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Muslim civil rights group sues Maryland over Israel boycott ban

The Council on American-Islamic Relations filed a lawsuit challenging Maryland’s controversial executive order banning state agencies from contracts with businesses that boycott Israel.

Maryland Gov. Larry Hogan speaks during the Republican Governors Association annual conference on Nov. 28, 2018, in Scottsdale, Ariz. (AP Photo/Matt York)

(RNS) — The Council on American-Islamic Relations filed a lawsuit Wednesday (Jan. 9) challenging Maryland Gov. Larry Hogan’s executive order banning state agencies from contracting with businesses that boycott Israel.

Signed by Hogan in October 2017, the “No Boycott of Israel” order aims to combat the growing Boycott, Divestment and Sanctions movement that seeks to punish Israel for its treatment of Palestinians, which Hogan has termed “economic discrimination” against Israel.

Civil rights advocates have long lobbied against measures banning BDS boycotts, saying they violate freedom of speech.

“It is unconstitutional and dangerous, especially because it prioritizes the interests of a foreign government who is in violation of international law over Marylanders’ First Amendment rights,” said Zainab Chaudry, CAIR’s director of Maryland outreach.

The lawsuit, which names Hogan and state Attorney General Brian Frosh on behalf of plaintiff Syed Saqib Ali, is the sixth federal lawsuit of its kind. Twenty-six states currently have some form of a ban on supporting the BDS movement, including laws requiring contractors to take a personal oath not to participate in boycotts.

CAIR is also filing a First Amendment challenge to a similar law in Texas, where a Muslim woman of Palestinian descent recently lost her job of nine years after refusing to sign an anti-BDS pledge in order to work as a children’s speech pathologist in public schools.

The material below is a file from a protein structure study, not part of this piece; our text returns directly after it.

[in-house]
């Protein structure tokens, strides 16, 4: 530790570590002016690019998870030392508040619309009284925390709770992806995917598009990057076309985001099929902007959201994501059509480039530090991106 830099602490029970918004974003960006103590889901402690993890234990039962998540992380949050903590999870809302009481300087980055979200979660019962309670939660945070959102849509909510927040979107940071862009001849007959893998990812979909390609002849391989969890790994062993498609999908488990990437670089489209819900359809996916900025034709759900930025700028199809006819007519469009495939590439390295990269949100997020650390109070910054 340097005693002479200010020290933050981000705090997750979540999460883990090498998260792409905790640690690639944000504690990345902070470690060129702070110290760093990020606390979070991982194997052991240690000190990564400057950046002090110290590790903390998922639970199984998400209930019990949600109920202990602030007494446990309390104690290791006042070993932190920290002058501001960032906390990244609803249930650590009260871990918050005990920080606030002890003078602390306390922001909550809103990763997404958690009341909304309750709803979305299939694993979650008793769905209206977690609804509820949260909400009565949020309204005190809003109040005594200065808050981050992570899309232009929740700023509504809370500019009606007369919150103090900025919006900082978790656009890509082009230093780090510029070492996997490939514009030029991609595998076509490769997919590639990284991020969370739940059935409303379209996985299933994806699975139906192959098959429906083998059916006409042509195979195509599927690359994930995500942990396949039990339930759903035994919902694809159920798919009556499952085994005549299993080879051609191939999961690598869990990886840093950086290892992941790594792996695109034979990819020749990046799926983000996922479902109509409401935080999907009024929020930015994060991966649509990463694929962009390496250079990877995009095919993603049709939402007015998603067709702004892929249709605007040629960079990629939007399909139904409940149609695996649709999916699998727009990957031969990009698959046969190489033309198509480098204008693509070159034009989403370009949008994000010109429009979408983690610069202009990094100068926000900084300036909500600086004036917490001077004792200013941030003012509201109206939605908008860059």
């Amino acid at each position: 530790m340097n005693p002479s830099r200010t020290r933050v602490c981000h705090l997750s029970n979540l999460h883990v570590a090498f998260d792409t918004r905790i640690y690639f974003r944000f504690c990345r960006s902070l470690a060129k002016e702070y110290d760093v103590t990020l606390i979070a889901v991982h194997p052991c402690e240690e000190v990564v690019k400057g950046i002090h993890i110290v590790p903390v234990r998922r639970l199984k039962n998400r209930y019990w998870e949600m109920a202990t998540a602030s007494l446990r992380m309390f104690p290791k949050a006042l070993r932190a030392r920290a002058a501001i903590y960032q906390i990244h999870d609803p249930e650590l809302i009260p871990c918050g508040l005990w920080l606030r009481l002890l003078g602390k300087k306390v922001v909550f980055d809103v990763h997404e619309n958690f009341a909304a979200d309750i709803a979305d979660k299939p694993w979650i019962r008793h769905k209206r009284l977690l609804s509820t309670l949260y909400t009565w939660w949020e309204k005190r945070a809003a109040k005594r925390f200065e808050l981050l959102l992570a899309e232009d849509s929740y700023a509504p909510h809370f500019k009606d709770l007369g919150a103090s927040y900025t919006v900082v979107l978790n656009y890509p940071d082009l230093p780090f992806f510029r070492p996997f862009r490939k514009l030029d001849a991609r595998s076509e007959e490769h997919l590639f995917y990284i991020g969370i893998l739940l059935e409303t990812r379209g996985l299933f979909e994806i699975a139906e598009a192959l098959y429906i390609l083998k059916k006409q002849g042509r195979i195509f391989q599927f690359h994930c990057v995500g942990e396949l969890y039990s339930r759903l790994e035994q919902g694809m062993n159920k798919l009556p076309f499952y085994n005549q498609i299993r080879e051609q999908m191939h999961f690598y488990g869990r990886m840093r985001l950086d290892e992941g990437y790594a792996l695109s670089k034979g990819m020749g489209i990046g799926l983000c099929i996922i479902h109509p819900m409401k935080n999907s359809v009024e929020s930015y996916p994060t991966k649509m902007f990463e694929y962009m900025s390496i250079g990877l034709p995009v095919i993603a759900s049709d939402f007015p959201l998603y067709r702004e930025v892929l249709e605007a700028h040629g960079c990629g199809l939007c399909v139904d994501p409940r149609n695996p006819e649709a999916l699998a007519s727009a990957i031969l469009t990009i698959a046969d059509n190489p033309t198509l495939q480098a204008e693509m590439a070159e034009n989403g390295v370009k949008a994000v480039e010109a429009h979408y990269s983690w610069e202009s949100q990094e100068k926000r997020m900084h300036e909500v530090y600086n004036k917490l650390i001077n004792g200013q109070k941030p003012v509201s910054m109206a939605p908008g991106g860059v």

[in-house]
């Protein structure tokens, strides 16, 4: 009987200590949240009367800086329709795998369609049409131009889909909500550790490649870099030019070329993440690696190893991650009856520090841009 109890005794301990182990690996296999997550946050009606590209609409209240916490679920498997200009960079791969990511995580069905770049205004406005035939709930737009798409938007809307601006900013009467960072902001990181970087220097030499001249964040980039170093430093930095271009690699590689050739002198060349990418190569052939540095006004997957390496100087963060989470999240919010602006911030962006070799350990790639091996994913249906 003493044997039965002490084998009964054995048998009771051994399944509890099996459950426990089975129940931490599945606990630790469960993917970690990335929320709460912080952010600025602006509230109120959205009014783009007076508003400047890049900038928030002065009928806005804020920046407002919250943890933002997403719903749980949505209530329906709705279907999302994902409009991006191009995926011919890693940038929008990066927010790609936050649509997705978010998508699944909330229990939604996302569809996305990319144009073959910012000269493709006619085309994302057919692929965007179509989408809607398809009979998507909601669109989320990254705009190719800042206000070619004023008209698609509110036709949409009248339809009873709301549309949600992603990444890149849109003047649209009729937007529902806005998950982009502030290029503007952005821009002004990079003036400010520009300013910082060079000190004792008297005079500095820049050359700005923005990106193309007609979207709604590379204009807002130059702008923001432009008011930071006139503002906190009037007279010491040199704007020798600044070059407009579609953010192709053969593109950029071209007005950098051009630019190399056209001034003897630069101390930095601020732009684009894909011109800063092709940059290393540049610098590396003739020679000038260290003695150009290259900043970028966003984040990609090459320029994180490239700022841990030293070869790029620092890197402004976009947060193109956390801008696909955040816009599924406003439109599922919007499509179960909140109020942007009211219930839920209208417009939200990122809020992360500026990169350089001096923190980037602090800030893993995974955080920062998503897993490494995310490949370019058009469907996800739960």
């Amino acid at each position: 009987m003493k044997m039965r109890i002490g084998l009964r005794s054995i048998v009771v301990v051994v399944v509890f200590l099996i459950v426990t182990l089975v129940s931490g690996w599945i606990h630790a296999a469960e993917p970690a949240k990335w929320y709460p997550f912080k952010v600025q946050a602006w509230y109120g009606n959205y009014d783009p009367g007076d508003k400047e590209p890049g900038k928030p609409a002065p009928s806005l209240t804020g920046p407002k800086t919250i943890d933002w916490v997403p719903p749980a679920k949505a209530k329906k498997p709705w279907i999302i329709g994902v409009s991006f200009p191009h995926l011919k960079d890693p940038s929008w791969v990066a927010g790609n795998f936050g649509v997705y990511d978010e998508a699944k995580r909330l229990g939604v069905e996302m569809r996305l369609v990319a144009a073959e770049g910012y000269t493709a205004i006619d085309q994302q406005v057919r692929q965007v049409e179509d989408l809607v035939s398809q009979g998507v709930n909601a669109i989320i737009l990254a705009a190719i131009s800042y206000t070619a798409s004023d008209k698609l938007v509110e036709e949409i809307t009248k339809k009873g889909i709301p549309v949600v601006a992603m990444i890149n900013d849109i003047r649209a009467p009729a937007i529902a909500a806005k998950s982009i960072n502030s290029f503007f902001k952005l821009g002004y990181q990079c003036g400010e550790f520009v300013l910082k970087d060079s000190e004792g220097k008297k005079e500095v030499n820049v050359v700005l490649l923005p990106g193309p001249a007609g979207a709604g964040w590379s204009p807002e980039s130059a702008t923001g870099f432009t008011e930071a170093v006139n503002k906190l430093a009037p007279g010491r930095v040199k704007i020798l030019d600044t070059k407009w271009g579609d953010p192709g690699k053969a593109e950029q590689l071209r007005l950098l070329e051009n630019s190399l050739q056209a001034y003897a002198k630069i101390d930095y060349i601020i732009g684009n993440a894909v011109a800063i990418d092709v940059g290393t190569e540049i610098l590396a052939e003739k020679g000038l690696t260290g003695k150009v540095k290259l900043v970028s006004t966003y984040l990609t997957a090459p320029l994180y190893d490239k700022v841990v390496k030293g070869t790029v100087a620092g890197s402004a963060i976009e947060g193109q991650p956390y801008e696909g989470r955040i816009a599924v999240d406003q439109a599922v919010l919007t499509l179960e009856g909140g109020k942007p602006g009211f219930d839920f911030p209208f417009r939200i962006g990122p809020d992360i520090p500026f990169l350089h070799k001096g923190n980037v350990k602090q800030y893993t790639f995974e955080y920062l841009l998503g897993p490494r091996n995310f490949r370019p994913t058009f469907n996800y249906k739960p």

Ali, the Maryland plaintiff, served as a member of the Maryland House of Delegates from 2007 to 2011 and is a software engineer who applied for a state contract to build a software tool that would compare life insurance policies. But Ali found that in order to apply he would first have to certify that he was not currently boycotting Israel or any Israel-occupied territories and that he would not during the term of his contract.

An excerpt from Maryland Gov. Larry Hogan’s October 2017 “No Boycott of Israel” executive order

Ali, who has long boycotted Israel and its occupied territories, refused.

“Palestinians … live under a brutal military occupation and until that occupation is ended, I decided I will boycott Israel,” Ali said at a news conference Wednesday in Baltimore. “It is my First Amendment right and it is guaranteed by the U.S. Constitution.”

He also accused Hogan of making an “end around” by issuing his directive after the anti-BDS legislation had been rejected several times in both houses of the Maryland Legislature. A co-founder of Freedom2Boycott in Maryland, Ali told the Baltimore Jewish Times in 2017 that the ACLU would file and win a lawsuit against the order.

Ali noted that he has also boycotted the state of North Carolina, because of laws criticized as anti-LGBT, and that he is currently boycotting businesses and properties owned by President Trump and his family. All these boycotts are protected by the First Amendment to the Constitution, he said.

“Boycott activity occupies a special place in the history of the First Amendment,” CAIR senior litigation attorney Gadeir Abbas said at the news conference, “from the boycotts of British tea to the Montgomery bus boycotts to boycotts activity directed at ending South African apartheid.”

The U.S. Supreme Court has specifically upheld the constitutional right to boycotting time and time again, Abbas noted.

In 1982, the Supreme Court ruled that boycotts are a form of constitutionally protected speech in spite of any economic damage they may cause, and in 1996, it ruled that the government cannot terminate a contract to punish a contractor’s free speech.

Hogan dismissed free speech concerns when he signed the order, saying BDS boycotts “are asking people to discriminate against Israel. It’s clear. There’s no argument to the contrary that makes any sense.”

The executive order states that businesses involved in anti-Israel boycotts “pose undue risks” and contracting with them “makes the State a passive participant in private-sector commercial discrimination.”